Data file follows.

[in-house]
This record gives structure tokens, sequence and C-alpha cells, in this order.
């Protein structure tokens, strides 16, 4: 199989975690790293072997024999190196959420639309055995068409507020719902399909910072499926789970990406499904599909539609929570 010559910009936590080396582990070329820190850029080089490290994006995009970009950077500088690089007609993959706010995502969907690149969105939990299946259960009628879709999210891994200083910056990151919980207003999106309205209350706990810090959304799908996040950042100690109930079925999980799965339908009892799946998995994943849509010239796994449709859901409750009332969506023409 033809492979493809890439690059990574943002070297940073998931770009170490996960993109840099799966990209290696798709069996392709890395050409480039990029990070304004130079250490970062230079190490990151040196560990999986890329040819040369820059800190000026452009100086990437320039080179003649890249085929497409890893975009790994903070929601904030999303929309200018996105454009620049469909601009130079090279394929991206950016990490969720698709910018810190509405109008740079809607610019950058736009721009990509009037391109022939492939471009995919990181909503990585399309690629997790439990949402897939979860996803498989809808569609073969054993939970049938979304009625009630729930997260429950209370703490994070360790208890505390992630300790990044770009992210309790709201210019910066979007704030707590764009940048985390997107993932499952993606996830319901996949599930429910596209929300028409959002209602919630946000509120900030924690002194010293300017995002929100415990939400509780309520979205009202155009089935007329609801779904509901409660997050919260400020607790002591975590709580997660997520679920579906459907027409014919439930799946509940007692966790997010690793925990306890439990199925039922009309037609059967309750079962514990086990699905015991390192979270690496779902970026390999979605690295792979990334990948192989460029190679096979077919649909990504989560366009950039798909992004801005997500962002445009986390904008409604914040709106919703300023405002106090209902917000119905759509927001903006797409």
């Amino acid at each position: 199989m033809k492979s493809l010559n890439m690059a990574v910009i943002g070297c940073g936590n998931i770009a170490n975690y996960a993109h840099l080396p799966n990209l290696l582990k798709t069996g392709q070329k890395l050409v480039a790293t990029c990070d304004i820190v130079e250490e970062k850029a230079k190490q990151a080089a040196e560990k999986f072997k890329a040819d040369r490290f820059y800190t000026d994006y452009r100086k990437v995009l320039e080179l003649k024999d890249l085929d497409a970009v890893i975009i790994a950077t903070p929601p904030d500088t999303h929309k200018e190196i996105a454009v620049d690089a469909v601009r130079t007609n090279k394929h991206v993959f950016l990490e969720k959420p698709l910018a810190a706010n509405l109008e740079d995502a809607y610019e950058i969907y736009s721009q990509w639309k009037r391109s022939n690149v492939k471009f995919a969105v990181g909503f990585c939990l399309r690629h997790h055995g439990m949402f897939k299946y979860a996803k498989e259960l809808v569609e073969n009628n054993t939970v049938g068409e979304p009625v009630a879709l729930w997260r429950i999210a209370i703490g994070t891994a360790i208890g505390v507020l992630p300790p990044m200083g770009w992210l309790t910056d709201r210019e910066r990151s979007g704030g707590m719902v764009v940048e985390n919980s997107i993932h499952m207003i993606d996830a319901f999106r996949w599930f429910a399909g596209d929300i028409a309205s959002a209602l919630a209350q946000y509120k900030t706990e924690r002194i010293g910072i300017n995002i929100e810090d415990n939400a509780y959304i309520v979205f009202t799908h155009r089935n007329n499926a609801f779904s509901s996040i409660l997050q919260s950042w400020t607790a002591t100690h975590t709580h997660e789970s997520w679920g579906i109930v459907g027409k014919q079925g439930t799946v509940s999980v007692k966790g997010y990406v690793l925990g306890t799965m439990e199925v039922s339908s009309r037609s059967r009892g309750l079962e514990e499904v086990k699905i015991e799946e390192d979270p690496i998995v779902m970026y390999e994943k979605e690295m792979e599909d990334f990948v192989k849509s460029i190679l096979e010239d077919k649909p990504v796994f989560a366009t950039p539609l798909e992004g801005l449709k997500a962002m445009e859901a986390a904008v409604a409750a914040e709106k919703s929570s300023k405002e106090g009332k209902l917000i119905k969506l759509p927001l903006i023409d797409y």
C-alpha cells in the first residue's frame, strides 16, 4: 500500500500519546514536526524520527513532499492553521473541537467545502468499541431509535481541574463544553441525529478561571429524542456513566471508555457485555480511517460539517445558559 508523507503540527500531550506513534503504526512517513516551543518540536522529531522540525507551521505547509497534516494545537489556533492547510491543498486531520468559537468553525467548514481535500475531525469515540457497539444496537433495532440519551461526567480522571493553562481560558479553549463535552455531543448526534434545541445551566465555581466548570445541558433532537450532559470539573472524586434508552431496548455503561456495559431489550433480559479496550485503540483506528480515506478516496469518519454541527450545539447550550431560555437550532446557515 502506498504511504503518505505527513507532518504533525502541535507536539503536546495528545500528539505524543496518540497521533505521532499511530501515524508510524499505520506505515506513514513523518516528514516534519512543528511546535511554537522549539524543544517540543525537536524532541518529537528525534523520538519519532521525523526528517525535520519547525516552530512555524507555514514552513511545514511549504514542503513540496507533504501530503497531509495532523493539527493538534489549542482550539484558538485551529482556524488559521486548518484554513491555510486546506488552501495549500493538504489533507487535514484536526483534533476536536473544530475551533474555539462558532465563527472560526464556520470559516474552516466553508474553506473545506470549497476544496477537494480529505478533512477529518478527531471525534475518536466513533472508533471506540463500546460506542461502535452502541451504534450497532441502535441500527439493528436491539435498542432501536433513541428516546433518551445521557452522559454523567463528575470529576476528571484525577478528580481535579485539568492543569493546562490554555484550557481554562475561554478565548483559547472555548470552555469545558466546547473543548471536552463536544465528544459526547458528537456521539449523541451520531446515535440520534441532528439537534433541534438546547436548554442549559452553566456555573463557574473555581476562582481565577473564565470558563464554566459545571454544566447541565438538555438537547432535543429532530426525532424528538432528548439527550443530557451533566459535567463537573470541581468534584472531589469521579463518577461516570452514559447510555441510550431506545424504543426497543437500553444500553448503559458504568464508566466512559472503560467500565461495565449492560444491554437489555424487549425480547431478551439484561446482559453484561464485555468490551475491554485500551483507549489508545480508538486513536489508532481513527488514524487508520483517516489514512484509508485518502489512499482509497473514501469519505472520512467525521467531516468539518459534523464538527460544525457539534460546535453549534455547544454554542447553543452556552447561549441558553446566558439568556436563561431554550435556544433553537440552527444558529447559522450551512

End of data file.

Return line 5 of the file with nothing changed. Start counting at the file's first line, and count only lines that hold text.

C-alpha cells in the first residue's frame, strides 16, 4: 500500500500519546514536526524520527513532499492553521473541537467545502468499541431509535481541574463544553441525529478561571429524542456513566471508555457485555480511517460539517445558559 508523507503540527500531550506513534503504526512517513516551543518540536522529531522540525507551521505547509497534516494545537489556533492547510491543498486531520468559537468553525467548514481535500475531525469515540457497539444496537433495532440519551461526567480522571493553562481560558479553549463535552455531543448526534434545541445551566465555581466548570445541558433532537450532559470539573472524586434508552431496548455503561456495559431489550433480559479496550485503540483506528480515506478516496469518519454541527450545539447550550431560555437550532446557515 502506498504511504503518505505527513507532518504533525502541535507536539503536546495528545500528539505524543496518540497521533505521532499511530501515524508510524499505520506505515506513514513523518516528514516534519512543528511546535511554537522549539524543544517540543525537536524532541518529537528525534523520538519519532521525523526528517525535520519547525516552530512555524507555514514552513511545514511549504514542503513540496507533504501530503497531509495532523493539527493538534489549542482550539484558538485551529482556524488559521486548518484554513491555510486546506488552501495549500493538504489533507487535514484536526483534533476536536473544530475551533474555539462558532465563527472560526464556520470559516474552516466553508474553506473545506470549497476544496477537494480529505478533512477529518478527531471525534475518536466513533472508533471506540463500546460506542461502535452502541451504534450497532441502535441500527439493528436491539435498542432501536433513541428516546433518551445521557452522559454523567463528575470529576476528571484525577478528580481535579485539568492543569493546562490554555484550557481554562475561554478565548483559547472555548470552555469545558466546547473543548471536552463536544465528544459526547458528537456521539449523541451520531446515535440520534441532528439537534433541534438546547436548554442549559452553566456555573463557574473555581476562582481565577473564565470558563464554566459545571454544566447541565438538555438537547432535543429532530426525532424528538432528548439527550443530557451533566459535567463537573470541581468534584472531589469521579463518577461516570452514559447510555441510550431506545424504543426497543437500553444500553448503559458504568464508566466512559472503560467500565461495565449492560444491554437489555424487549425480547431478551439484561446482559453484561464485555468490551475491554485500551483507549489508545480508538486513536489508532481513527488514524487508520483517516489514512484509508485518502489512499482509497473514501469519505472520512467525521467531516468539518459534523464538527460544525457539534460546535453549534455547544454554542447553543452556552447561549441558553446566558439568556436563561431554550435556544433553537440552527444558529447559522450551512